The Woodlawn Regional Park had a chance to celebrate its past, present and future Saturday.
To commemorate the park’s 50th birthday, the Estevan Chamber of Commerce hosted Beach Bash Saturday at the Boundary Dam beach. The event included a number of events from sandcastle making to beach volleyball to demonstrations on how to fish with a net. Despite having to compete with a Saskatchewan Roughriders game and intermittent rain, Beach Bash attracted a strong crowd and those in attendance appeared to enjoy the event.
Although Saturday was a time to celebrate the proud history of Woodlawn Park, it was also a chance to look forward as Saturday was the first opportunity for many of those in attendance to see the improvements to the area at Boundary Dam and the continued expansion of the campground.
Greg Hoffort, the chairman of Woodlawn’s board, said with the damage caused at Woodlawn’s Souris River site by the floods of the 2011, the decision was made to continue expanding at Boundary Dam. That expansion has included new campsites, work to the beach, a concession and office.
“The board is real pleased with the progress there,” said Hoffort. “Things are coming along very nicely there. We started the year with 72 sites (at Boundary) and we will be adding 20 to 30 sites this year. It’s becoming a real nice little destination. The traffic out at the beach is really increasing and it’s just great to see that people are using it.”
Although they have been working hard at the Boundary site, the board has not forgotten the Souris River site.
Hoffort said the board is working towards a plan of attack at the site which was devastated by last year’s floods. There are currently 60 campsites still in operation and Hoffort said their focus in the near future will be on the core area of the park where the damage was most severe.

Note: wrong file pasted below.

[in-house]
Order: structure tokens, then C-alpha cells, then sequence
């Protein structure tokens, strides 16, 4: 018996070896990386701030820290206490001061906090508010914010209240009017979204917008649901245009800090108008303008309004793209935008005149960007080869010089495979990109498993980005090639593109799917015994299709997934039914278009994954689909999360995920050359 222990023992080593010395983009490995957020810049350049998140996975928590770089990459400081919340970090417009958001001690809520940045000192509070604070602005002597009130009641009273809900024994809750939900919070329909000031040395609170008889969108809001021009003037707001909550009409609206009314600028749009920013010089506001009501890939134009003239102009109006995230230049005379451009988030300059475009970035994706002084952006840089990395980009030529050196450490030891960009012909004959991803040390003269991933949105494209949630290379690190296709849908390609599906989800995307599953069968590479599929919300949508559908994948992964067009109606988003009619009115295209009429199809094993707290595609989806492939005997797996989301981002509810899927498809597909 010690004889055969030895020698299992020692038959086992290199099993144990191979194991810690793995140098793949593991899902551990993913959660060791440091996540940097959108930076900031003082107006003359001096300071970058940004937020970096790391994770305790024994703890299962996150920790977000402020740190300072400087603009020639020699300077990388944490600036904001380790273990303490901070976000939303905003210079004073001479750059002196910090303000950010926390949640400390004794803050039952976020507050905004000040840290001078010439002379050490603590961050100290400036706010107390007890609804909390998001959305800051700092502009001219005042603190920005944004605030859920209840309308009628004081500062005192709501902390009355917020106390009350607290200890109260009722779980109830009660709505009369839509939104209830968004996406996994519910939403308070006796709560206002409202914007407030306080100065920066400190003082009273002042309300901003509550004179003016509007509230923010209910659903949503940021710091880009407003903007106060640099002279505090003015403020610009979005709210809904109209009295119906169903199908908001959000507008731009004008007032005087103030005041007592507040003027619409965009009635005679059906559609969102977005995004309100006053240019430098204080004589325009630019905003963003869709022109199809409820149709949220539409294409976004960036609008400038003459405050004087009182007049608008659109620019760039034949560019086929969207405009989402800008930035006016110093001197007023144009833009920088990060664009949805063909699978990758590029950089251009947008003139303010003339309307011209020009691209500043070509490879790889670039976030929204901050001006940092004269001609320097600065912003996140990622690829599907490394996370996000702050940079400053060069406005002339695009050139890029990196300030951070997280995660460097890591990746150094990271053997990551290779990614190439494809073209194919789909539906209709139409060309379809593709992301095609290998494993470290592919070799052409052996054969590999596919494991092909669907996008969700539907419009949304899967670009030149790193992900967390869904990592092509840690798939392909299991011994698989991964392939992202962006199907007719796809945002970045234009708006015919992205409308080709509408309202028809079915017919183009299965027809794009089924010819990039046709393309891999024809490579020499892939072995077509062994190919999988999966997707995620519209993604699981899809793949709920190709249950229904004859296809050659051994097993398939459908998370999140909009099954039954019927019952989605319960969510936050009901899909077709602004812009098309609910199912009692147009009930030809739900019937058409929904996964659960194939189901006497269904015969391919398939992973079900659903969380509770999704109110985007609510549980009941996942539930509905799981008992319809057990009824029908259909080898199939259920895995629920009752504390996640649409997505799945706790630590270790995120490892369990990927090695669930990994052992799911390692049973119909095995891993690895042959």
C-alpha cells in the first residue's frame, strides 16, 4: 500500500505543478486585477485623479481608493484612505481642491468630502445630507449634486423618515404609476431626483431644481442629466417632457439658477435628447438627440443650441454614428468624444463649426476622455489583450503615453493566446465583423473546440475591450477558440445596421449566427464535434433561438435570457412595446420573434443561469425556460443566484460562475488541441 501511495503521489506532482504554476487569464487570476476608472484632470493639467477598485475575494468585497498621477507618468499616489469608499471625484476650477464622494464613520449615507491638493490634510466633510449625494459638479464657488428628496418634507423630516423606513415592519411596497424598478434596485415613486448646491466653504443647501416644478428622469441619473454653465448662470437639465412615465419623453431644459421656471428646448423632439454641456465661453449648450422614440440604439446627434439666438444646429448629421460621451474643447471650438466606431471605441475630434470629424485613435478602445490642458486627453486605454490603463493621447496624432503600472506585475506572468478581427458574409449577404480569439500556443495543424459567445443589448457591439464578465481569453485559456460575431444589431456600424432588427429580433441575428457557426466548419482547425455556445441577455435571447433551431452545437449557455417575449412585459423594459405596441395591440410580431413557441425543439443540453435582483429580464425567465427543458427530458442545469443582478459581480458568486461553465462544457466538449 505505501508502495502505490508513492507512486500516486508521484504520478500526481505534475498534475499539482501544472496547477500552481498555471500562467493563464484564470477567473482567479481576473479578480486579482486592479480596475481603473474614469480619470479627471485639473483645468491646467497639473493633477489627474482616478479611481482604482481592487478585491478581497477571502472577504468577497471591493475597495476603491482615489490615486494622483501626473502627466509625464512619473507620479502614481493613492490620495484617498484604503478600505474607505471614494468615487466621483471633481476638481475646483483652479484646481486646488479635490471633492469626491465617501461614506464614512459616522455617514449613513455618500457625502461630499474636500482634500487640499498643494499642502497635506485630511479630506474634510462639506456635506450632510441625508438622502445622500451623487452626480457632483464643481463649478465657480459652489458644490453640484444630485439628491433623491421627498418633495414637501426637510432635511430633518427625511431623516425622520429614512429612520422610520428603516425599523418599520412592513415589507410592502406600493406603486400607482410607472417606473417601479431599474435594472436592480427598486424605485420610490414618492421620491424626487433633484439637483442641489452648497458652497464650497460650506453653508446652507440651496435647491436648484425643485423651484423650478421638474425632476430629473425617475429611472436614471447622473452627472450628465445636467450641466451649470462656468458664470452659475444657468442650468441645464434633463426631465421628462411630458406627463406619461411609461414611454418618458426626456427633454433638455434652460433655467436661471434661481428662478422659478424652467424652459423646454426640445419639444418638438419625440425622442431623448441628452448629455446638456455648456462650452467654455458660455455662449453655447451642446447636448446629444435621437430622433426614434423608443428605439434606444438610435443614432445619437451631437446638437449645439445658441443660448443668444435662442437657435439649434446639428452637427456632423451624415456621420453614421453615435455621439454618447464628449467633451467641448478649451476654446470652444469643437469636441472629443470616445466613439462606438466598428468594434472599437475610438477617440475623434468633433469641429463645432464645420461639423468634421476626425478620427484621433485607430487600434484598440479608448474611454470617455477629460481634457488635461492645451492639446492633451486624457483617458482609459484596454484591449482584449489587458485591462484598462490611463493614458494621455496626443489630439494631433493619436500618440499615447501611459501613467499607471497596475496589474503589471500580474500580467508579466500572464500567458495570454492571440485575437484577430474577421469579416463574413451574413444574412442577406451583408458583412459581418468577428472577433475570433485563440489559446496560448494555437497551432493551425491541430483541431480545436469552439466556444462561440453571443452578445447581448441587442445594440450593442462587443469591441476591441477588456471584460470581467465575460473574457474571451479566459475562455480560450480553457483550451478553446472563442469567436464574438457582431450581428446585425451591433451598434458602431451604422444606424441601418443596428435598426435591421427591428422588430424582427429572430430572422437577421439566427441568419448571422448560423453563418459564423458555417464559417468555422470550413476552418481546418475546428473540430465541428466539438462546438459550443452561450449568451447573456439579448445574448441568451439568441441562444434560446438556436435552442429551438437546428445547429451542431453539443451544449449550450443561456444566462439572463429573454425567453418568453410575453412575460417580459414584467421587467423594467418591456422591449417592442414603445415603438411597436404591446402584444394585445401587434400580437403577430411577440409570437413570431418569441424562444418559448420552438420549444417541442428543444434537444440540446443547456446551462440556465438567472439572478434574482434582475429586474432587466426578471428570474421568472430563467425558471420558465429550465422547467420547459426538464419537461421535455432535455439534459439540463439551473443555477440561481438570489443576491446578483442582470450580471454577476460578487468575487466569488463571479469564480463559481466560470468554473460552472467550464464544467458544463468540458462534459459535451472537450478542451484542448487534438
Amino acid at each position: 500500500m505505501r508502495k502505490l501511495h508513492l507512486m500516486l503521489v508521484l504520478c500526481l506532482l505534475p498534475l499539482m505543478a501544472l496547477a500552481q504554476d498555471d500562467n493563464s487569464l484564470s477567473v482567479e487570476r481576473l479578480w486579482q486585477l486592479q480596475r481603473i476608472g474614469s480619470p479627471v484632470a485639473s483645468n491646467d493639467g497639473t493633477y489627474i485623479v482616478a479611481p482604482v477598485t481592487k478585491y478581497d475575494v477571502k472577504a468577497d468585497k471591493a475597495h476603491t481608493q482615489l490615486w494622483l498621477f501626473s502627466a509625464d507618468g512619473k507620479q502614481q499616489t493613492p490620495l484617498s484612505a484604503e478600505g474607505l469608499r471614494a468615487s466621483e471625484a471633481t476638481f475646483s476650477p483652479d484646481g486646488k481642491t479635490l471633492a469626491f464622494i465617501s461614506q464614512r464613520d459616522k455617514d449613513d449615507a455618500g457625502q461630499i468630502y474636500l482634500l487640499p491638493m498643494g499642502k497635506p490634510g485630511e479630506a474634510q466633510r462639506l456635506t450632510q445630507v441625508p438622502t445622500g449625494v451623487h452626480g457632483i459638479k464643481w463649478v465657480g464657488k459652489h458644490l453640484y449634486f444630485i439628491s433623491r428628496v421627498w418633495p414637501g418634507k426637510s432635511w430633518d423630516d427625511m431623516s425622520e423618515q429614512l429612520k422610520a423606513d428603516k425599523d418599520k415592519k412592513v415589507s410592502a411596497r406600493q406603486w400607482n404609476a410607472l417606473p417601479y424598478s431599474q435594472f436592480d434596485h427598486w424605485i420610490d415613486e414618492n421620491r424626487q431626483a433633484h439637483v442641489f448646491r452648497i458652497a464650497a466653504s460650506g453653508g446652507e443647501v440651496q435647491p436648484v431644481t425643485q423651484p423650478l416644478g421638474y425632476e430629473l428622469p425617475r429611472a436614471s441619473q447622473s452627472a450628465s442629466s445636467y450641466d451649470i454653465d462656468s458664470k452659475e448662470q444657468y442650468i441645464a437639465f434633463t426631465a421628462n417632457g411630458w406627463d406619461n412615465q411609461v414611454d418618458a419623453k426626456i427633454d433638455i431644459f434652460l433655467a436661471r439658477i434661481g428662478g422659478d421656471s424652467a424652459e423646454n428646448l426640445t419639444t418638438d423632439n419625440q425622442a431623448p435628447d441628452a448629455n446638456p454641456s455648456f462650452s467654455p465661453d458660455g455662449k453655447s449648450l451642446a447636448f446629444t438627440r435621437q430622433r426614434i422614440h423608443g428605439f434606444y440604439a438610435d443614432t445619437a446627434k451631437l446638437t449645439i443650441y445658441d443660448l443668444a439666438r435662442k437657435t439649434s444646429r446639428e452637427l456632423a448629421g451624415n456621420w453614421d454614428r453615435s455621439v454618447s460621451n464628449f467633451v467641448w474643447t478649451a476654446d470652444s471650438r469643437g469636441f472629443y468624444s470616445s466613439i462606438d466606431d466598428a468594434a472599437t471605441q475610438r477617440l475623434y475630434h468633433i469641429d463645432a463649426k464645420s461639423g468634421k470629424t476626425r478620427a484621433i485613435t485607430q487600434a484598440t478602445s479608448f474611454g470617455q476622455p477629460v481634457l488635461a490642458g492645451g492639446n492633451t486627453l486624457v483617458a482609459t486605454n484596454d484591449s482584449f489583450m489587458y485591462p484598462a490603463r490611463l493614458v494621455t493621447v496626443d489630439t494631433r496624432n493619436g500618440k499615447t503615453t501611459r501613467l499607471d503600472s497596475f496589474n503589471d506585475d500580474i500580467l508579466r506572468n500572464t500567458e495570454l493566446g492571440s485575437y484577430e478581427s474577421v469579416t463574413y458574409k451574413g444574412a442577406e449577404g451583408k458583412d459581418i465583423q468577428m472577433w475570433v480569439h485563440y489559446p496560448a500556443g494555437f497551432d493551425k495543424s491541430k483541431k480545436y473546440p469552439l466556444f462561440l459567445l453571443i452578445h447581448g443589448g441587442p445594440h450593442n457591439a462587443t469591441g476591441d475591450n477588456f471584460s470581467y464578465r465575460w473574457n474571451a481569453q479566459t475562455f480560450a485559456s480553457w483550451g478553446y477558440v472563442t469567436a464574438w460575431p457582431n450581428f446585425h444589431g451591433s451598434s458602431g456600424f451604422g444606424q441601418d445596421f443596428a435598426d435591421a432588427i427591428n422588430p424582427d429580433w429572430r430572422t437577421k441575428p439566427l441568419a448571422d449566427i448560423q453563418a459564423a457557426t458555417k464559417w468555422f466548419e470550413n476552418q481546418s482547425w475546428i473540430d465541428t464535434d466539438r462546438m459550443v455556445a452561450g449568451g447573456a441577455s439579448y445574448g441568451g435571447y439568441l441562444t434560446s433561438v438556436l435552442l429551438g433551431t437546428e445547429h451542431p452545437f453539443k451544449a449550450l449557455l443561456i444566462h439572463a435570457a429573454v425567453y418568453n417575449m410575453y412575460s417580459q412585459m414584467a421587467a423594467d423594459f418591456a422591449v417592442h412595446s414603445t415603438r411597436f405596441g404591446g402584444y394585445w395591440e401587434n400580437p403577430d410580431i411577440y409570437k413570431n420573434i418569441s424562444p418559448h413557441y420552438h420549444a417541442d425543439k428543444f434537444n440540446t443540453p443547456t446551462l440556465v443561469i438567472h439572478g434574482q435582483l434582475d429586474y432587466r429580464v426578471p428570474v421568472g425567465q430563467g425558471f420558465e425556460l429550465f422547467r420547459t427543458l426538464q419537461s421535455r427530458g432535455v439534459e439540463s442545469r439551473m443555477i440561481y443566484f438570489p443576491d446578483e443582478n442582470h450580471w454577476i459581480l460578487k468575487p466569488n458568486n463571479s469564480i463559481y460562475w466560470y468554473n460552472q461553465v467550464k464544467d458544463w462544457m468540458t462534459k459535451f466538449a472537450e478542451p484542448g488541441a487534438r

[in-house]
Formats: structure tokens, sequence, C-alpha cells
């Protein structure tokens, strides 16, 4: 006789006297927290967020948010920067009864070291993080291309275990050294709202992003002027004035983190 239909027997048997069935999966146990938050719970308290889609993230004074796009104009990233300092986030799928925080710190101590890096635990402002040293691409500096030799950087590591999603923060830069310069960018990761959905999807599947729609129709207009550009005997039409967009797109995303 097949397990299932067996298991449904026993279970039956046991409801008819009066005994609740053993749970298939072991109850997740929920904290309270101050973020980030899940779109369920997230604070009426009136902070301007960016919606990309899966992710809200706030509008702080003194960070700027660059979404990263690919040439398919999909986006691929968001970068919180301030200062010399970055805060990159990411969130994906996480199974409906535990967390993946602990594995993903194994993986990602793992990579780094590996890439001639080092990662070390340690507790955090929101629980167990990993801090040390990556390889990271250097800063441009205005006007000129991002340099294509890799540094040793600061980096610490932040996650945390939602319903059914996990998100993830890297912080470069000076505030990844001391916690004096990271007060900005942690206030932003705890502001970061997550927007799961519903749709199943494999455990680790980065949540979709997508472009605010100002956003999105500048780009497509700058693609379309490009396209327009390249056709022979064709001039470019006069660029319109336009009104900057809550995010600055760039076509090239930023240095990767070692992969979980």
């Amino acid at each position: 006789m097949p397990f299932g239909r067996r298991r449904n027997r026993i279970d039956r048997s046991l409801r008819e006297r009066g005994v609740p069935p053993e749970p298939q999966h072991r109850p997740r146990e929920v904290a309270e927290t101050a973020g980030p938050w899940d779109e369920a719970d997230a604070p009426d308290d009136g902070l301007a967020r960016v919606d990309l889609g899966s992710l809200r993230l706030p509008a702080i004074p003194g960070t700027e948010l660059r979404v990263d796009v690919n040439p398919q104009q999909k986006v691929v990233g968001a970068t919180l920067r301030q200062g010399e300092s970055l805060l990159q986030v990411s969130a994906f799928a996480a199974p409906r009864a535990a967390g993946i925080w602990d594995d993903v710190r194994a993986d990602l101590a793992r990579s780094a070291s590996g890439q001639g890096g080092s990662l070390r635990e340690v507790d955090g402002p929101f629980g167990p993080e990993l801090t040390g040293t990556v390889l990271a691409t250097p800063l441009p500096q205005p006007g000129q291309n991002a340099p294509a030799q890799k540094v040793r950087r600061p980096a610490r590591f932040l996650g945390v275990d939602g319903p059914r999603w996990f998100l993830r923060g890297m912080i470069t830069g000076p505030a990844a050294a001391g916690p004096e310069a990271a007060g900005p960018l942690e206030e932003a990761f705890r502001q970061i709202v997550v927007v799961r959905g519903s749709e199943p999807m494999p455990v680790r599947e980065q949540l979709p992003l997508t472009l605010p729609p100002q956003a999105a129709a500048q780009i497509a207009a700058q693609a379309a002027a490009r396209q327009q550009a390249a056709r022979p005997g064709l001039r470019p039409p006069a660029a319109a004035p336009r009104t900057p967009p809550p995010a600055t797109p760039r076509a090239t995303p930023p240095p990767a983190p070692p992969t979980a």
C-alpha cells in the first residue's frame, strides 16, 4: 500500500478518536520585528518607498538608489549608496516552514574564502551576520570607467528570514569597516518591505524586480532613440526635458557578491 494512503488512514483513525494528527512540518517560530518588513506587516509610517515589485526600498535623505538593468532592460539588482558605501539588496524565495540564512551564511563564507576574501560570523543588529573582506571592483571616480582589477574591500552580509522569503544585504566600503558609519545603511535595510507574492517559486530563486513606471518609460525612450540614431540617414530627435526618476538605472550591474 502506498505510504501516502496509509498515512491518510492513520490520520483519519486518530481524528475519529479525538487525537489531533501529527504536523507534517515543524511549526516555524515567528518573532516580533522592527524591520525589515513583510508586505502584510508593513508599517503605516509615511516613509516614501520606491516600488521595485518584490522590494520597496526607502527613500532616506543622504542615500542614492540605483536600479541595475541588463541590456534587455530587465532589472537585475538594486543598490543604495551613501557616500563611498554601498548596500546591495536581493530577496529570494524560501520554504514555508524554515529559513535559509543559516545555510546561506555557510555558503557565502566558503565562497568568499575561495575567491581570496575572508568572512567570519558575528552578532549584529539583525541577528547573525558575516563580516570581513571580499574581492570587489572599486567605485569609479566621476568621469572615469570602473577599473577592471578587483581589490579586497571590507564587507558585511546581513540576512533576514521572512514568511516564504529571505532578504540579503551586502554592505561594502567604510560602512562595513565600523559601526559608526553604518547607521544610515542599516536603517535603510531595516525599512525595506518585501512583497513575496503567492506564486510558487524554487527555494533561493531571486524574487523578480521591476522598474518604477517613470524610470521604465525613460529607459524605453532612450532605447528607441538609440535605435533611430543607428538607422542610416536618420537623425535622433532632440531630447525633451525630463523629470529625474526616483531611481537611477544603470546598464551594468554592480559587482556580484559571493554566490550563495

“Part of the problem is determining where to go, planning for the future in the event of another flood,” he said. “Many of the sites are gone because the river widened out substantially, but there were some areas where we think we can create some camping opportunities.
“We have about 140 sites out of service. More like 60 or 70 sites will potentially be put back into that area. And it’s really a start from scratch thing. There are no services, no electric, no water that can be salvaged. It’s absolutely starting from scratch in that area.”
To help recoup some of the campsites they lost, Hoffort said the board plans to create new sites in the area that once hosted the chariot and chuckwagon track.
The board is also continuing to work on reclaiming its two rental facilities — Rotary Hall and the Doug Third Hall.
“The demolition work to basically gut the buildings has been largely completed and in the near future you will start to see progress on the restoration of those two buildings to get them back to a rentable state.
“We look forward to 2013 when will have those rental facilities back and some additional camping facilities to get Woodlawn, at both sites, to be the top-notch facility it once was.”